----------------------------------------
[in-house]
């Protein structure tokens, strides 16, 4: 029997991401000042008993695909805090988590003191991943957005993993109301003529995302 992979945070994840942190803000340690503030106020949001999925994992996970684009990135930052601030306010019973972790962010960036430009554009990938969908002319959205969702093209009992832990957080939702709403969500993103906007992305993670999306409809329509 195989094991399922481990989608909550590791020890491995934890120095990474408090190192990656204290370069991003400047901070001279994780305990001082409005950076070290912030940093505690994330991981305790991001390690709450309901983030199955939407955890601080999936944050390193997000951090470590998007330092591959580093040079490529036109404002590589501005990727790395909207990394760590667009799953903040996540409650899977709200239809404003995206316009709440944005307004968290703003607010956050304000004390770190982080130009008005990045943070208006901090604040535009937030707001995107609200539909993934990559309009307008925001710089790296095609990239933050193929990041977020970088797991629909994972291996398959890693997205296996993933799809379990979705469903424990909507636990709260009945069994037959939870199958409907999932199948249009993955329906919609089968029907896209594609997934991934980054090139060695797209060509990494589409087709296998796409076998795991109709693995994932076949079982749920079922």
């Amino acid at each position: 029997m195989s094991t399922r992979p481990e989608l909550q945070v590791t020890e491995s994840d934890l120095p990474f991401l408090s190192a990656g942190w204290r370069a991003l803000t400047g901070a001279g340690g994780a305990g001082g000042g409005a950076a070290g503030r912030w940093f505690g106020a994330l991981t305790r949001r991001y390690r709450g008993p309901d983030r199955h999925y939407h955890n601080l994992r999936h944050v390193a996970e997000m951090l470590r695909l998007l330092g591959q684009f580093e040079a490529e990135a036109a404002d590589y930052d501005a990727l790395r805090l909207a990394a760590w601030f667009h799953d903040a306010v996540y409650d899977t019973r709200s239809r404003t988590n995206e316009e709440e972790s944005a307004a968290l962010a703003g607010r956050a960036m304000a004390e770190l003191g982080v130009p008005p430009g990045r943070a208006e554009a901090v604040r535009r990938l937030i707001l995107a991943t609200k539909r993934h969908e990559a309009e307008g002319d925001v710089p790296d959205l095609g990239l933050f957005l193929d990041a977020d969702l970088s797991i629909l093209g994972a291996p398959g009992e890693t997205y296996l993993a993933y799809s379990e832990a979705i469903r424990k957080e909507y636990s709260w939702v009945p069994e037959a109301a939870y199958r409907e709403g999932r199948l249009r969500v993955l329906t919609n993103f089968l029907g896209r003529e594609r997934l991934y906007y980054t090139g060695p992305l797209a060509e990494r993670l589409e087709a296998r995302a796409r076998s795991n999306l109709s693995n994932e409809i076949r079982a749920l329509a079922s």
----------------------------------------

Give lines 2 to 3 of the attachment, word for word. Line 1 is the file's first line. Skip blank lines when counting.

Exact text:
């Protein structure tokens, strides 16, 4: 029997991401000042008993695909805090988590003191991943957005993993109301003529995302 992979945070994840942190803000340690503030106020949001999925994992996970684009990135930052601030306010019973972790962010960036430009554009990938969908002319959205969702093209009992832990957080939702709403969500993103906007992305993670999306409809329509 195989094991399922481990989608909550590791020890491995934890120095990474408090190192990656204290370069991003400047901070001279994780305990001082409005950076070290912030940093505690994330991981305790991001390690709450309901983030199955939407955890601080999936944050390193997000951090470590998007330092591959580093040079490529036109404002590589501005990727790395909207990394760590667009799953903040996540409650899977709200239809404003995206316009709440944005307004968290703003607010956050304000004390770190982080130009008005990045943070208006901090604040535009937030707001995107609200539909993934990559309009307008925001710089790296095609990239933050193929990041977020970088797991629909994972291996398959890693997205296996993933799809379990979705469903424990909507636990709260009945069994037959939870199958409907999932199948249009993955329906919609089968029907896209594609997934991934980054090139060695797209060509990494589409087709296998796409076998795991109709693995994932076949079982749920079922």
């Amino acid at each position: 029997m195989s094991t399922r992979p481990e989608l909550q945070v590791t020890e491995s994840d934890l120095p990474f991401l408090s190192a990656g942190w204290r370069a991003l803000t400047g901070a001279g340690g994780a305990g001082g000042g409005a950076a070290g503030r912030w940093f505690g106020a994330l991981t305790r949001r991001y390690r709450g008993p309901d983030r199955h999925y939407h955890n601080l994992r999936h944050v390193a996970e997000m951090l470590r695909l998007l330092g591959q684009f580093e040079a490529e990135a036109a404002d590589y930052d501005a990727l790395r805090l909207a990394a760590w601030f667009h799953d903040a306010v996540y409650d899977t019973r709200s239809r404003t988590n995206e316009e709440e972790s944005a307004a968290l962010a703003g607010r956050a960036m304000a004390e770190l003191g982080v130009p008005p430009g990045r943070a208006e554009a901090v604040r535009r990938l937030i707001l995107a991943t609200k539909r993934h969908e990559a309009e307008g002319d925001v710089p790296d959205l095609g990239l933050f957005l193929d990041a977020d969702l970088s797991i629909l093209g994972a291996p398959g009992e890693t997205y296996l993993a993933y799809s379990e832990a979705i469903r424990k957080e909507y636990s709260w939702v009945p069994e037959a109301a939870y199958r409907e709403g999932r199948l249009r969500v993955l329906t919609n993103f089968l029907g896209r003529e594609r997934l991934y906007y980054t090139g060695p992305l797209a060509e990494r993670l589409e087709a296998r995302a796409r076998s795991n999306l109709s693995n994932e409809i076949r079982a749920l329509a079922s």